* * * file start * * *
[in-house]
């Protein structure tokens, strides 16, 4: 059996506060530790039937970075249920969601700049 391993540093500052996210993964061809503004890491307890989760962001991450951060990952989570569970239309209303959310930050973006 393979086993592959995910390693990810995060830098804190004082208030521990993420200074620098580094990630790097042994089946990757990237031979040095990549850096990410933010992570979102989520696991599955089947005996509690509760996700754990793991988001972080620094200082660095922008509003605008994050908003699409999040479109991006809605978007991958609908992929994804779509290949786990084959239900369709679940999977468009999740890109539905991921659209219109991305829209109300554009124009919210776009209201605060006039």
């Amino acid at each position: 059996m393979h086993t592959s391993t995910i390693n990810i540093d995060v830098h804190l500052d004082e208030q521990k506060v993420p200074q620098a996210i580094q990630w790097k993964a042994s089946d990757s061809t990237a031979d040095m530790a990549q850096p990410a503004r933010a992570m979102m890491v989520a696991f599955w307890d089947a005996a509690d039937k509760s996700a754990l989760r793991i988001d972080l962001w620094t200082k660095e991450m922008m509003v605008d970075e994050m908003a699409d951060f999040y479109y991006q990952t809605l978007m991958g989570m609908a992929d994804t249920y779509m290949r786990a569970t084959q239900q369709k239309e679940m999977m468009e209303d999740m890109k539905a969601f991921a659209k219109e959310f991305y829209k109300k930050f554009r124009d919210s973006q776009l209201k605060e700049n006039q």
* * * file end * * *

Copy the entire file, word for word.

[in-house]
């Protein structure tokens, strides 16, 4: 059996506060530790039937970075249920969601700049 391993540093500052996210993964061809503004890491307890989760962001991450951060990952989570569970239309209303959310930050973006 393979086993592959995910390693990810995060830098804190004082208030521990993420200074620098580094990630790097042994089946990757990237031979040095990549850096990410933010992570979102989520696991599955089947005996509690509760996700754990793991988001972080620094200082660095922008509003605008994050908003699409999040479109991006809605978007991958609908992929994804779509290949786990084959239900369709679940999977468009999740890109539905991921659209219109991305829209109300554009124009919210776009209201605060006039």
């Amino acid at each position: 059996m393979h086993t592959s391993t995910i390693n990810i540093d995060v830098h804190l500052d004082e208030q521990k506060v993420p200074q620098a996210i580094q990630w790097k993964a042994s089946d990757s061809t990237a031979d040095m530790a990549q850096p990410a503004r933010a992570m979102m890491v989520a696991f599955w307890d089947a005996a509690d039937k509760s996700a754990l989760r793991i988001d972080l962001w620094t200082k660095e991450m922008m509003v605008d970075e994050m908003a699409d951060f999040y479109y991006q990952t809605l978007m991958g989570m609908a992929d994804t249920y779509m290949r786990a569970t084959q239900q369709k239309e679940m999977m468009e209303d999740m890109k539905a969601f991921a659209k219109e959310f991305y829209k109300k930050f554009r124009d919210s973006q776009l209201k605060e700049n006039q």